Phase 1, which commenced in 2009, involved the development of curriculum content and achievement standards for English, mathematics, science and history, with Foundation to Year 10 (F–10) and senior secondary development operating on different timelines. These will be linked to a reporting framework for reporting students’ achievements to parents. The development of the Australian Curriculum for Phase 1 was guided by the overall The Shape of the Australian Curriculum paper as well as individual Shape papers for English, Mathematics, Science and History, published in May 2009.
ACARA published the Curriculum Development Process in May 2009. The document describes the process used to develop the Australian Curriculum and the structure of writing teams and advisory groups involved. In the second half of 2009, teams of writers, supported by ACARA curriculum staff and expert advisory panels appointed from across Australia, drafted curriculum materials for these four learning areas in advance of widespread consultation to take place in 2010. ACARA’s Curriculum Design paper, published in May 2009, and advice from the ACARA Board guided this process.
Phase 2 of the Australian Curriculum development involves the learning areas of geography, languages and the Arts. Initial shape papers for geography, languages and the Arts will be available for public consultation in 2010 and 2011, with decisions to be taken about the scope of development (F–10 or F–12) at completion of the shaping phase.
Phase 3 will include the development of curriculum for the learning areas of health and physical education, technologies (including information and communication technologies, and design and technology), civics and citizenship, business and economics.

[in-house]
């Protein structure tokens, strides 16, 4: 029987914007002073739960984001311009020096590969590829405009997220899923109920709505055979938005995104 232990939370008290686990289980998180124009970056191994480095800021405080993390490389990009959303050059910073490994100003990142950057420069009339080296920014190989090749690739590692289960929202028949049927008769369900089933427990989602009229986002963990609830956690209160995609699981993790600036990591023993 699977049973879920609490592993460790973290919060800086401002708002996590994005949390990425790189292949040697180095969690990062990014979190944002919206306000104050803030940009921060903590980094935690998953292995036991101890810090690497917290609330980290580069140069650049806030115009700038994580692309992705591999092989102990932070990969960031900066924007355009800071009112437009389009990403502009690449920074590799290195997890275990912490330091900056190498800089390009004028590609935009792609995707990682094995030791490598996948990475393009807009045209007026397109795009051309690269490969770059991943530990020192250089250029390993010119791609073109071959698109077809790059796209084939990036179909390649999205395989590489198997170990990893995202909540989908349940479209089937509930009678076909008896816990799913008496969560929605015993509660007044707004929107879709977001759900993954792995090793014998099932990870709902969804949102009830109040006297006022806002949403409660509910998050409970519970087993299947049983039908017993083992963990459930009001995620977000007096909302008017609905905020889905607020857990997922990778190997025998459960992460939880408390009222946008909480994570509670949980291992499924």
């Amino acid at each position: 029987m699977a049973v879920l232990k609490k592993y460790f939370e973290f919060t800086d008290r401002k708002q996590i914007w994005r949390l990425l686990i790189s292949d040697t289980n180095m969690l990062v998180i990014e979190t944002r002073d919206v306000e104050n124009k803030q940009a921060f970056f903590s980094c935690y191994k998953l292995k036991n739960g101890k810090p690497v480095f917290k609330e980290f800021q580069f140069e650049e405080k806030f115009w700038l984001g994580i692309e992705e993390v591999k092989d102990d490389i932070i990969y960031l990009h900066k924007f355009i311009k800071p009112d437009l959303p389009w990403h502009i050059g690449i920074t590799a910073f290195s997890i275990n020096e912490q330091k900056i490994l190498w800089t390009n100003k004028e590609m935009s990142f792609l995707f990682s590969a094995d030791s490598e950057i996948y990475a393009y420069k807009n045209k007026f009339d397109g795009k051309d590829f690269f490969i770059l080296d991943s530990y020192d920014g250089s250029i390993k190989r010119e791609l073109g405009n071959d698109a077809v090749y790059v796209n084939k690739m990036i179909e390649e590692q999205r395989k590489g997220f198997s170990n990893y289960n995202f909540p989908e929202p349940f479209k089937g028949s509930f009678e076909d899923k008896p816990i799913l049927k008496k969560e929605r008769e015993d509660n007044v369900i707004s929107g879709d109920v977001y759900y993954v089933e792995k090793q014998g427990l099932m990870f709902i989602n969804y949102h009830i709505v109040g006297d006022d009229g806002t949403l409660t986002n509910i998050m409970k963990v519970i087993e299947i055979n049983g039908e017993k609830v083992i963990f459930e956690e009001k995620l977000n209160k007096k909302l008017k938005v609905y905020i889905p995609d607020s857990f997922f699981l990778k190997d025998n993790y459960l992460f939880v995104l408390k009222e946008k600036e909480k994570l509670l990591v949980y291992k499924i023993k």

Implementation of the English, mathematics, science and history Australian Curriculum from Foundation to Year 10 is scheduled to commence from 2011 with substantial implementation to occur by the end of 2013 in most States and Territories.
Curriculum documents will be progressively released on the ACARA Australian Curriculum website.

School curriculum resource services and information, resources, support and guidance to the teaching profession

While the process of implementation is a matter for each State and Territory, ACARA will work with States and Territories to facilitate implementation by providing leadership, advice and information materials on the Australian Curriculum and by providing opportunities to coordinate implementation planning.
As the Australian Curriculum is developed, approved and released, ACARA will work with jurisdictions, sectors, agencies and professional associations to provide tools and resources to support schools, teachers and the public in implementing and interacting with the Australian Curriculum.

The National Assessment Program (NAP)

The National Assessment Program (NAP) is an ongoing program of assessments to monitor progress towards the Educational Goals for Young Australians. The NAP encompasses all tests endorsed by MCEECDYA, including the annual national literacy and numeracy tests (NAPLAN), three-yearly sample assessments in science literacy, civics and citizenship, and information and communications technology (ICT) literacy, and Australia’s participation in international assessments Programme for International Student Assessment (PISA) and Trends in International Mathematics and Science Study (TIMSS).
  • National Assessment Program – Literacy and Numeracy (NAPLAN)

NAPLAN is an annual assessment where students in Years 3, 5, 7 and 9 in Australia complete a series of tests in Reading, Writing, Language Conventions (spelling, punctuation and grammar) and Numeracy (working effectively with numbers, space and measurement).